Picking the best general liability policy for your business

//March 12, 2018

Picking the best general liability policy for your business

//March 12, 2018

The underwriter will pay for obligations incurred if someone gets hurt on your property, by your product or when anyone employed by your business causes property damage or injury.

General liability insurance also covers legal defense costs and any settlement or award if your business is successfully sued and the claim is valid.

To choose the best general liability insurance for your business, follow these five steps to secure the right coverage at a reasonable cost while minimizing business risks.



Since your broker will be responsible for bringing your risk to market, he or she must enjoy solid relationships with multiple stable underwriters.

A broker who has earned your trust will put you and your business first by helping to find policies matching your real business needs while developing the most comprehensive and competitive insurance program available.

This broker will develop a strategy and market your business to insurance carriers based upon a high level of detail and knowledge, enabling carriers to provide broad coverage and prices at a competitive price.



Insurance underwriters determine the level of risk they will accept when issuing your policy, after reviewing your application and determining whether it will provide all or a portion of the coverage being requested. As a result, it is critical your broker understands all of your business risks.

Each insurance policy includes a premium and deductible. A premium is the price you pay for coverage.

Premiums vary and depend on a number of risk factors, including business location, building type, local fire protection services and the amount of insurance you buy.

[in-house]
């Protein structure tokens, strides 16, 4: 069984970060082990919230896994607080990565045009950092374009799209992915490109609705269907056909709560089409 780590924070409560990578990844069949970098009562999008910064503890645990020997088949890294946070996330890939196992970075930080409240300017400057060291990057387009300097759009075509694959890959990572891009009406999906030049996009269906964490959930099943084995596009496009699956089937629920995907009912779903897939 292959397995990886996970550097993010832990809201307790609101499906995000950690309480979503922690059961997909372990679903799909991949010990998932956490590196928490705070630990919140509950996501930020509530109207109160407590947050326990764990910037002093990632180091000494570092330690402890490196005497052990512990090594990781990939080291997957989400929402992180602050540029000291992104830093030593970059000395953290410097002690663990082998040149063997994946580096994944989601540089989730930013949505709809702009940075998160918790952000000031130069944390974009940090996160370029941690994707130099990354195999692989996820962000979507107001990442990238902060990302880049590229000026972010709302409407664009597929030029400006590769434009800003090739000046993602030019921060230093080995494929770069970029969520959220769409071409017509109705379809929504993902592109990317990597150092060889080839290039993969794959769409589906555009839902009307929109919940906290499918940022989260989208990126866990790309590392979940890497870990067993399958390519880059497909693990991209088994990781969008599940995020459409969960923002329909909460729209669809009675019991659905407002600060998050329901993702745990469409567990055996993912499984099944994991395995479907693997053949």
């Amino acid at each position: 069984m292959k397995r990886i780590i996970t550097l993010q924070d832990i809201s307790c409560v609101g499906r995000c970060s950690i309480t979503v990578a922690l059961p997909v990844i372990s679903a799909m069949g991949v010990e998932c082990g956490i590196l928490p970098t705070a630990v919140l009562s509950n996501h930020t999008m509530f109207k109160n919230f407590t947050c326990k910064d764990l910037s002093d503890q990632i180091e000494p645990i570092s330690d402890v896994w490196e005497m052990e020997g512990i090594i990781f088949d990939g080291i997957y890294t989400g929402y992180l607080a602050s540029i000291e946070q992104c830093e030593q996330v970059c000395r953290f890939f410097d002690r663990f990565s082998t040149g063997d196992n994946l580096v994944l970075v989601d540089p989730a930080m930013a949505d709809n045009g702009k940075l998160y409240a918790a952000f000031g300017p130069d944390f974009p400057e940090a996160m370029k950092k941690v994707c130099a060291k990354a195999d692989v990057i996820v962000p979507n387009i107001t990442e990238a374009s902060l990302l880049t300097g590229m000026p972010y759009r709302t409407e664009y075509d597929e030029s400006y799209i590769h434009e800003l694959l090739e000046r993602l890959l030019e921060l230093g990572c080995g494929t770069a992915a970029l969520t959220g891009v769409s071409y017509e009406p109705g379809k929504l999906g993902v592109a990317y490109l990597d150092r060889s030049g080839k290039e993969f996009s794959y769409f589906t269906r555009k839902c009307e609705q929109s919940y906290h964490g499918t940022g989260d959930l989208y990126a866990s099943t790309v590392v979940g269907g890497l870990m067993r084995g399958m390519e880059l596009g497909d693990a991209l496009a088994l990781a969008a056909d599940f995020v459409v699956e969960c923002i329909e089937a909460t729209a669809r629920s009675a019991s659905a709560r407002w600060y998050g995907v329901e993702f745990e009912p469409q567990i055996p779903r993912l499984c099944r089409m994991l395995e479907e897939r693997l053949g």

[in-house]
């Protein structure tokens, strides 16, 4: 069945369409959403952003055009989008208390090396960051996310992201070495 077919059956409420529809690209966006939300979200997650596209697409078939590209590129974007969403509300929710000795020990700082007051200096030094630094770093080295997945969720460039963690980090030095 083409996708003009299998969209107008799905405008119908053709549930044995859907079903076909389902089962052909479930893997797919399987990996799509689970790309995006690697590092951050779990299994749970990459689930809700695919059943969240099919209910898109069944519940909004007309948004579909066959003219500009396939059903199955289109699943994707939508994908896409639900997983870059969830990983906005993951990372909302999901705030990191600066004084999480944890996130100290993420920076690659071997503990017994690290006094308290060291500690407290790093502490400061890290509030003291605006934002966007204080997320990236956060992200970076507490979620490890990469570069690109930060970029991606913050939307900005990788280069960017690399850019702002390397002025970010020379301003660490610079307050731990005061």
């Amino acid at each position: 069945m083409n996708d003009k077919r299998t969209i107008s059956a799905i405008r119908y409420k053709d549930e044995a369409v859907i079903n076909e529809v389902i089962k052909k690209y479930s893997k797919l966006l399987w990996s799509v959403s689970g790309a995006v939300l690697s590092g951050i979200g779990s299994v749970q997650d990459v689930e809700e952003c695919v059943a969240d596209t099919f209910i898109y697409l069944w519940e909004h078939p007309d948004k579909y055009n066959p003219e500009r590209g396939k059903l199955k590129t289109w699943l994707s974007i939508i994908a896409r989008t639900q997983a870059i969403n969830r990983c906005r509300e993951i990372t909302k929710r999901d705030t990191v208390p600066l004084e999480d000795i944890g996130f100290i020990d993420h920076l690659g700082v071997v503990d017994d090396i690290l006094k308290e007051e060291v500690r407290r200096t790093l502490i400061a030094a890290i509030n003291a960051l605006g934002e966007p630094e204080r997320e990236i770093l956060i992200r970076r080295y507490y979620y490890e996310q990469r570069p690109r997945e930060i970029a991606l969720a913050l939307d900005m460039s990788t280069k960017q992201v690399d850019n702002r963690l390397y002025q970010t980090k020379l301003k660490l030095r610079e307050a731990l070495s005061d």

A deductible is the amount of money the insured agrees to pay when a claim is filed. Generally, the higher the deductible, the lower the premium. However, by agreeing to assume a higher deductible, the insured assumes increased financial risk.



It is surprising how often the insured and/or broker skip this important step. It is only by reading through the entire policy you and your broker can fully understand the extent of coverages.

Going back to the first step, choose a trusted broker who puts your business first.

Because some brokers build business based on volume transactions, they will save time by not reading in detail every policy they sell. This is perilous, as each insurance policy is a contract between the insured and the underwriter outlining the limits of coverage.

Know these limits before an event occurs, and coverage limits are locked in.



Insurance can be bought a la carte or in a package called a business owner’s policy.

While buying separate policies from different insurers may result in higher total premiums, a BOP combines typical coverage options into a standard package. The BOP may be offered at a premium less than if each type of coverage was bought separately.

Typically, BOPs include property, general liability, vehicular, business interruption and other types of coverage common to most businesses.

BOPs can simplify the buying process and cost less. However, take note of the extent of coverage in any BOP because not every type of insurance is included.

If your business has unique risks, you may require additional coverage.



As your business expands and changes with new products and services, so can your liabilities.

Coverage should expand and change along with these liabilities, or else you could be underinsured in the event of a claim.

Contact your broker to discuss changes in your business and how they affect coverage anytime you buy, upgrade or replace equipment, alter your product mix, add or change suppliers, expand operations or add practices.

Based in Warrington, Bob Dietzel is co-founder and Principal of KMRD Partners Inc., a risk and human capital management consulting and insurance brokerage firm with three offices in southeastern Pennsylvania. He can be reached at [email protected].